Fertilisers used in Forestry
You can use various types of organic and inorganic fertilisers in your forestry activities. These include mineral fertilisers, such as ammonium nitrate and triple superphosphate, and organic fertilisers such as manure, sewage sludge and urea.
The most appropriate fertiliser will depend on your site and on the crop that you are growing.
What you must do
The law regards tree nurseries and Christmas tree production as agricultural activities. This means that you must comply with agricultural regulations controlling the application of fertilisers on farms which do not apply to other forestry operations.
However it is considered good practice for all forestry operations to follow these regulations.
Many fertilisers contain nitrates, which, if you apply the fertiliser incorrectly, can leach into surface waters and groundwater.
Nitrate Vulnerable Zones (NVZs) are areas that have been designated as being more susceptible to negative effects of nitrates on the water environment.
You should find out whether you are within a Nitrate Vulnerable Zone. If you are within an NVZ you will need to follow certain rules. Use the links below to find out how to access the maps and to see a summary of the requirements.
There are codes of good practice to help you protect your land, water and the environment from pollution. If you are working within an NVZ you should follow the regulators' codes of good practice.
Limit the amount of fertiliser that you use by carefully planning where you need it and how you will apply it.
You should pay attention to the timing, method and rate of fertiliser application to make sure that the trees can take up the fertiliser and to avoid polluting the environment. Only use fertilisers appropriate for the type of site, soil and tree crop.
If you want to spread waste or sewage sludge on land as a fertiliser you must have an environmental permit, waste management licence or registered exemption. To find out more, see our guidance on landspreading.
See also Forestry Commission guidance on landspreading, sewage sludge and soil conservation.
Separate advice is available in Northern Ireland from the Forest Service.
Protecting the water environment
Contact your environmental regulator and your water company or water authority if you plan to apply fertiliser by air. You will need to find out how sensitive local watercourses are.
Check the weather forecast - don't apply any fertilisers if heavy rain is due.
If you apply urea you must be careful to avoid contaminating watercourses. Urea is extremely toxic to fish, and this is increased where the surface waters are alkaline (with a pH of 8 or more). You should take extra care in such areas.
Heavy rainfall after you have applied urea could result in high ammonia concentrations in surrounding streams. This can cause problems if your water company or water authority, or a private supplier, abstracts this water for drinking.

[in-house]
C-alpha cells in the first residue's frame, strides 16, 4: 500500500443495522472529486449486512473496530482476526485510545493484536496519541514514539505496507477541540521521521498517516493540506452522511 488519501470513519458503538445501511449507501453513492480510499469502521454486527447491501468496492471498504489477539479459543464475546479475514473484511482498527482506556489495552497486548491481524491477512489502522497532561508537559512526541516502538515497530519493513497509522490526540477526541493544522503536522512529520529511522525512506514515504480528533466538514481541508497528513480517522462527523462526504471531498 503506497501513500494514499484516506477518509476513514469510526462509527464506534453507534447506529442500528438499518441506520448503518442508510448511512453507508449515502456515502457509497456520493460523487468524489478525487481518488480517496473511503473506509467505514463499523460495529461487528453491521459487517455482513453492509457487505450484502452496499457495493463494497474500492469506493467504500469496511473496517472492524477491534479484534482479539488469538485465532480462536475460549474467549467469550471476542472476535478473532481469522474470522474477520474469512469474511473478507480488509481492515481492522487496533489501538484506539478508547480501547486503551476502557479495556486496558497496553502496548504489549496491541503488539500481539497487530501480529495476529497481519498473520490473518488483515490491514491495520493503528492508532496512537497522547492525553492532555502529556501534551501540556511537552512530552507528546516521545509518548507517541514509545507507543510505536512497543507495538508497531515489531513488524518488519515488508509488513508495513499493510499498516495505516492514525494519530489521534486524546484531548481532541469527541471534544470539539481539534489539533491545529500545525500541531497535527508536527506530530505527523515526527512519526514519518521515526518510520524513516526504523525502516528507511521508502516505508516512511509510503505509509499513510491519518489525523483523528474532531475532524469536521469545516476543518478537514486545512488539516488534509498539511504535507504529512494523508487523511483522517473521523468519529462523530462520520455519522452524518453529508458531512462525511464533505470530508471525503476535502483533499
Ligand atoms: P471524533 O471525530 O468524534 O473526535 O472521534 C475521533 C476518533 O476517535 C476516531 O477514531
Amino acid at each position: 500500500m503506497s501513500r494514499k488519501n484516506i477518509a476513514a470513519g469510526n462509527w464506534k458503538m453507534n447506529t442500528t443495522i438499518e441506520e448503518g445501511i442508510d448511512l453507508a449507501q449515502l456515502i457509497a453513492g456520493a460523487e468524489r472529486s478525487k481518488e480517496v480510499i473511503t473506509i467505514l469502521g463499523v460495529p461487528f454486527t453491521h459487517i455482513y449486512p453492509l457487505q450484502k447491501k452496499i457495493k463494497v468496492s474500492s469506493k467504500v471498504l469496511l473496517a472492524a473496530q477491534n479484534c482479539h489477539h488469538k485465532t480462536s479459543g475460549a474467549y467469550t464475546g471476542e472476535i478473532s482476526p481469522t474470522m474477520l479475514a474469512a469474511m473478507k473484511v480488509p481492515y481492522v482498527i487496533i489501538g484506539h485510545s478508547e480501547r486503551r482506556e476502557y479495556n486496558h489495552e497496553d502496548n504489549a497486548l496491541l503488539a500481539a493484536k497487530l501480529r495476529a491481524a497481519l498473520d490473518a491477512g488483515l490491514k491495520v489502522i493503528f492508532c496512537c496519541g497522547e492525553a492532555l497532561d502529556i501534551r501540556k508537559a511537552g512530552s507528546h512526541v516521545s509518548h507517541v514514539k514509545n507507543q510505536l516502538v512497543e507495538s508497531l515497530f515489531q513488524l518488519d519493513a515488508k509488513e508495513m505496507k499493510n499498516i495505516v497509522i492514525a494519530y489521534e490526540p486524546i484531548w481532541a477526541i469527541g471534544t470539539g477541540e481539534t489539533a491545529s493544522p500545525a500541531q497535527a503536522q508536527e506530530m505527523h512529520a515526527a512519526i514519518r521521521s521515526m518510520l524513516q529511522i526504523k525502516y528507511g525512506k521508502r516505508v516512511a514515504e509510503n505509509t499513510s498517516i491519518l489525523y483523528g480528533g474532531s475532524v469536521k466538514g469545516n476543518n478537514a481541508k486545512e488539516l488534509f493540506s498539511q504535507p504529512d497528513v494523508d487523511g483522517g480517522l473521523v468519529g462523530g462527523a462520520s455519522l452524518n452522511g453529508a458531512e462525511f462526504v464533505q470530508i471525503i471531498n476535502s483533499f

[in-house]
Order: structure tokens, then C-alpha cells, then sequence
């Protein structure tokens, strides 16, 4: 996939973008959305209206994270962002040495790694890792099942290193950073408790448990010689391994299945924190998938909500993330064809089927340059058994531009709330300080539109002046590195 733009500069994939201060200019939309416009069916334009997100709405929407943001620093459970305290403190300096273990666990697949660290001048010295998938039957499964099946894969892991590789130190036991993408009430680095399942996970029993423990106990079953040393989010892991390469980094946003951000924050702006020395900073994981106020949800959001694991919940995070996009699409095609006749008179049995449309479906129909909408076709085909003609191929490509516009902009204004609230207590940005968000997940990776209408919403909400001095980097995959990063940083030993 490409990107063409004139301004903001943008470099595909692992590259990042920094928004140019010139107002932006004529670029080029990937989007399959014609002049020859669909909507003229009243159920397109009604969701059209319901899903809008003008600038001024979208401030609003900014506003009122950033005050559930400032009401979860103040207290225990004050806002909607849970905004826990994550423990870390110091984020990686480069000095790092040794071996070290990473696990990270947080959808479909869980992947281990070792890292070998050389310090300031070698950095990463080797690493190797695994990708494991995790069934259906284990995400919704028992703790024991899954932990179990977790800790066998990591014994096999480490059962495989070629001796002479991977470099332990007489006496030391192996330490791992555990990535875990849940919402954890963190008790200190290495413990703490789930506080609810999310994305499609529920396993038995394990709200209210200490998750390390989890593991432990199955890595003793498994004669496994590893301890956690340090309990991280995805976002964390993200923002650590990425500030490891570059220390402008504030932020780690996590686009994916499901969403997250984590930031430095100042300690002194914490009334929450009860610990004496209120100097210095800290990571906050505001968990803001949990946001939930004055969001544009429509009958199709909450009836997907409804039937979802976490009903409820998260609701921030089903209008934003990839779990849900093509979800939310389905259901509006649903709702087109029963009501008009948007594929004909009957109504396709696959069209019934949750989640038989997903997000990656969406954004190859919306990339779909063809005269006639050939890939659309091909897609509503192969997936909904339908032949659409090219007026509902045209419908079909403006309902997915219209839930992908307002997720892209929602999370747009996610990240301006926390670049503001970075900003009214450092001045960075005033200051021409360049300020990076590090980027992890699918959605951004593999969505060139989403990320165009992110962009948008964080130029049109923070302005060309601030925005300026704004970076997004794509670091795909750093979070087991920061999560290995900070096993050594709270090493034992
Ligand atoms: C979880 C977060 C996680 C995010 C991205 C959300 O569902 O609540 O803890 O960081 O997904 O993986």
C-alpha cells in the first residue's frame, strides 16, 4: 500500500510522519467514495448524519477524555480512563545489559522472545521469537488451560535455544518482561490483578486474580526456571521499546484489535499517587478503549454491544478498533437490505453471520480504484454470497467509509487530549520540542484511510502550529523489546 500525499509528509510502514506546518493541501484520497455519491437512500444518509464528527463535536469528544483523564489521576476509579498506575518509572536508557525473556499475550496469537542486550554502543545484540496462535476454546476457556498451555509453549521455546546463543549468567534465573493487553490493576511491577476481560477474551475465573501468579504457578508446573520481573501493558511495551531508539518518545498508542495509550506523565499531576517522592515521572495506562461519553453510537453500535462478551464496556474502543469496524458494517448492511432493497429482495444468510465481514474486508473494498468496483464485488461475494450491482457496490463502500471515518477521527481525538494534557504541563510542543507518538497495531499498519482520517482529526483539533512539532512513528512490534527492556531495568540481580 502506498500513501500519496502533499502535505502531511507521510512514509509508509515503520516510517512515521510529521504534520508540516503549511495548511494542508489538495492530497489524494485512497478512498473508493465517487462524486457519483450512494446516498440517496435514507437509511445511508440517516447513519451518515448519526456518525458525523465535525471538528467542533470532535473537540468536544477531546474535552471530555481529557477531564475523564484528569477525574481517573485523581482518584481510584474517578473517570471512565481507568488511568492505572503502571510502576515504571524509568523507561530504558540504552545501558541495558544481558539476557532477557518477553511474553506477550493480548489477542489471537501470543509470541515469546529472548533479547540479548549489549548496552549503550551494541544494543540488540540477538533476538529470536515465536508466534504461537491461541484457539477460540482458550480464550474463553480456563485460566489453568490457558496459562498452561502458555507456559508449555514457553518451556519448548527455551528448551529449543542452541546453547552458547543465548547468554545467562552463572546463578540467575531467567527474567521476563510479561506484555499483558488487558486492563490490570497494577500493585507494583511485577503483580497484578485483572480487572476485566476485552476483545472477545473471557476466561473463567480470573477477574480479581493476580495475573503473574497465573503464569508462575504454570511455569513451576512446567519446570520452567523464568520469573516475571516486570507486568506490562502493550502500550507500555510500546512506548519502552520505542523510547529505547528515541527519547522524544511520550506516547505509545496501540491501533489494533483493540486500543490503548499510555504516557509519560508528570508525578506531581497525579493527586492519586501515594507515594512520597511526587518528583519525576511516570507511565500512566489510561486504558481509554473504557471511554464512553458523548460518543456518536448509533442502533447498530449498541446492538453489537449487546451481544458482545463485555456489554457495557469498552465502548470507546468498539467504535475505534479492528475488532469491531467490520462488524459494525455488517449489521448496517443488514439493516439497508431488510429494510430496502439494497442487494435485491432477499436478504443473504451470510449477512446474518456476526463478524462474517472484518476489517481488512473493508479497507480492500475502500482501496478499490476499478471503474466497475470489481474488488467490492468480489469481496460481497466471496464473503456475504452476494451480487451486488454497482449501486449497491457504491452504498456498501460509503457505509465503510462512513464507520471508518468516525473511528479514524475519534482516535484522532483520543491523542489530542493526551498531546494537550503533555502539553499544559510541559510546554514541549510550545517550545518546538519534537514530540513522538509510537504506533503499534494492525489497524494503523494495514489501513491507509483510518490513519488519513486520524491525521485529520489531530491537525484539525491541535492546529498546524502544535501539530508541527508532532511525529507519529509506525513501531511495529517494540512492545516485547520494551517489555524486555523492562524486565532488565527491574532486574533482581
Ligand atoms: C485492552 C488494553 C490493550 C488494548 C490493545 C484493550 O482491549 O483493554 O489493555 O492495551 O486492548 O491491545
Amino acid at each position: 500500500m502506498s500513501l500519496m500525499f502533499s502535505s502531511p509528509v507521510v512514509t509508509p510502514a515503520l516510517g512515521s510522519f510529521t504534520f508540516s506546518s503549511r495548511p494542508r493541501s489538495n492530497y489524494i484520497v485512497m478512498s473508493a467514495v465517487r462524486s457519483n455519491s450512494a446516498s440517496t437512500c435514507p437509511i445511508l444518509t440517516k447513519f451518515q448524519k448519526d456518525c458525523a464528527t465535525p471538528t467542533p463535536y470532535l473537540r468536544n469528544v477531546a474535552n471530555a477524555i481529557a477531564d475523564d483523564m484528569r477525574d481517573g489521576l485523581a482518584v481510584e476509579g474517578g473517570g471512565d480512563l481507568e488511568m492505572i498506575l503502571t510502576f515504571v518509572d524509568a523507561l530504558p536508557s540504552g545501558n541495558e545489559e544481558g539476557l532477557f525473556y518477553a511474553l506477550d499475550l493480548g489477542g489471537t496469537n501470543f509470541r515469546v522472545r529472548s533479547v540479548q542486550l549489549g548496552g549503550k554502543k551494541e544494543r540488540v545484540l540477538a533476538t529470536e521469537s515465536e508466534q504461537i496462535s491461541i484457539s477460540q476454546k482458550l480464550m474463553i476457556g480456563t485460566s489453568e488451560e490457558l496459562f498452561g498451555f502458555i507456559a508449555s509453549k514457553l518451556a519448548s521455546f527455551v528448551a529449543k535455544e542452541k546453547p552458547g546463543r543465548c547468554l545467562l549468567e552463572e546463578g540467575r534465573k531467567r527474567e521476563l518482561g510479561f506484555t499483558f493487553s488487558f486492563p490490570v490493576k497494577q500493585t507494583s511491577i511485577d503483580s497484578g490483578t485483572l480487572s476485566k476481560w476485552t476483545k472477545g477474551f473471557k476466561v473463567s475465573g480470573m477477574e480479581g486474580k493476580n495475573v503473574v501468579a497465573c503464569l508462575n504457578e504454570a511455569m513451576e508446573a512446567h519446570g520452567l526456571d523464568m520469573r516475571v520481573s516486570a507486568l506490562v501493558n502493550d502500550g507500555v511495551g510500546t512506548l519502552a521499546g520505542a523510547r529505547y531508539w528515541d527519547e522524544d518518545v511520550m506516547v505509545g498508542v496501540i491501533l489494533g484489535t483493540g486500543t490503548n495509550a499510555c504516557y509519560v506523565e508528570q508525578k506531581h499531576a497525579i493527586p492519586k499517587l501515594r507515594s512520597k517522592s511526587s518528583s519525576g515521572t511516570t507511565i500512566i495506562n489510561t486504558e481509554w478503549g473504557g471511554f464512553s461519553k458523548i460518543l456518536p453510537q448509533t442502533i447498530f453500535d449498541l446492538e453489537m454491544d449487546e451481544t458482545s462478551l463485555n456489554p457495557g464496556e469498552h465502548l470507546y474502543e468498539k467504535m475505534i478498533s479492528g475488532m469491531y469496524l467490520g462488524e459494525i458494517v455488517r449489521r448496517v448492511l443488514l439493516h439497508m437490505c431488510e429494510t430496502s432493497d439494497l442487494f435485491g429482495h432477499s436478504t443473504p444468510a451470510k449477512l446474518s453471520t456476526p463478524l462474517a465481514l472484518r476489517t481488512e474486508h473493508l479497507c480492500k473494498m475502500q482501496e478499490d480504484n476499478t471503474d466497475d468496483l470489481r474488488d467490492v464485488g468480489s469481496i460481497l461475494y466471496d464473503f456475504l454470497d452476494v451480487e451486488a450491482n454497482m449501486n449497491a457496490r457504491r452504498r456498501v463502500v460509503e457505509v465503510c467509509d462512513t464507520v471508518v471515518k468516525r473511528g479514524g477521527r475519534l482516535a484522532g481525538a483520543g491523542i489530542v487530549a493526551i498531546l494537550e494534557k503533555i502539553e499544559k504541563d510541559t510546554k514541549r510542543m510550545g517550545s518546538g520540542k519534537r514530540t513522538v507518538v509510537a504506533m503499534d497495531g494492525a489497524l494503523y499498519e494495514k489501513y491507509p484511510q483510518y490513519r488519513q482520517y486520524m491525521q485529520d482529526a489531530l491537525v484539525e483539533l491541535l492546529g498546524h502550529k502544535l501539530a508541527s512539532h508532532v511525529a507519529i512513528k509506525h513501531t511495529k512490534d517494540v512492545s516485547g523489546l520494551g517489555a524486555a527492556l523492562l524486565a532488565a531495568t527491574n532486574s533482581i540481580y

Do not apply fertilisers if the ground is waterlogged, frozen, snow-covered or, at the other extreme, baked dry. This is when the risk of wash-off is at its greatest.
Apply fertiliser by hand in areas close to riverbanks, and avoid land that could end up under water.
In areas that drain into sensitive water bodies, consider:
- applying fertiliser by hand or ground machine
- phasing aerial treatments over several years
- using slower release fertilisers.
In Scotland you must not apply organic fertilisers within 10m (or inorganic fertilisers within 2m) of any
- loch or coastal water
or spread organic fertilisers within 50m (5m for inorganic fertilisers) of any spring that supplies water for human consumption, or any borehole that is not capped to prevent the ingress of water. You must not spread any fertilisers when the ground is frozen (with the exception of farmyard manure), or on slopes unless there is an adequate buffer zone to prevent runoff from entering the water environment.
Storing and handling fertilisers
Avoid storing large quantities of fertiliser. Store only as much as you think you will use.
- at least 10 metres away from watercourses or field drains
- under cover
- away from sources of ignition
- where there is no risk of flooding
- where the risk of damage from vehicle movements or vandalism is low.
If you are storing waste materials such as sewage sludge for landspreading you can store up to 1250 tonnes of waste material, or 1000 tonnes in Northern Ireland, at the place where it is to be used for landspreading. You must make sure that the material is stored at least:
- 10m from inland or coastal waters
- 50m from a well, borehole or similar structure that is used as a water supply other than for a domestic supply
- 250m from a well, borehole or similar structure used for domestic water supply.
You must not store sewage sludge for more than six months.
Bund your storage tanks. A bund is a secondary containment area that holds liquids if the main containers leak or break. The bund should be able to hold the contents of your tank plus an extra 10%.
Inspect your tanks and pipework regularly (at least once a year) for signs of damage.
Lock valves shut on tanks if the fertiliser could leak away when the valve is accidentally opened.
When washing spreaders after use, do not allow the water to enter a drain or waterway.
Have a pollution incident response procedure for dealing with spills. Ensure your staff are familiar with the procedure and how to implement it. Report pollution incidents as soon as they happen to the incident hotline on 0800 80 70 60.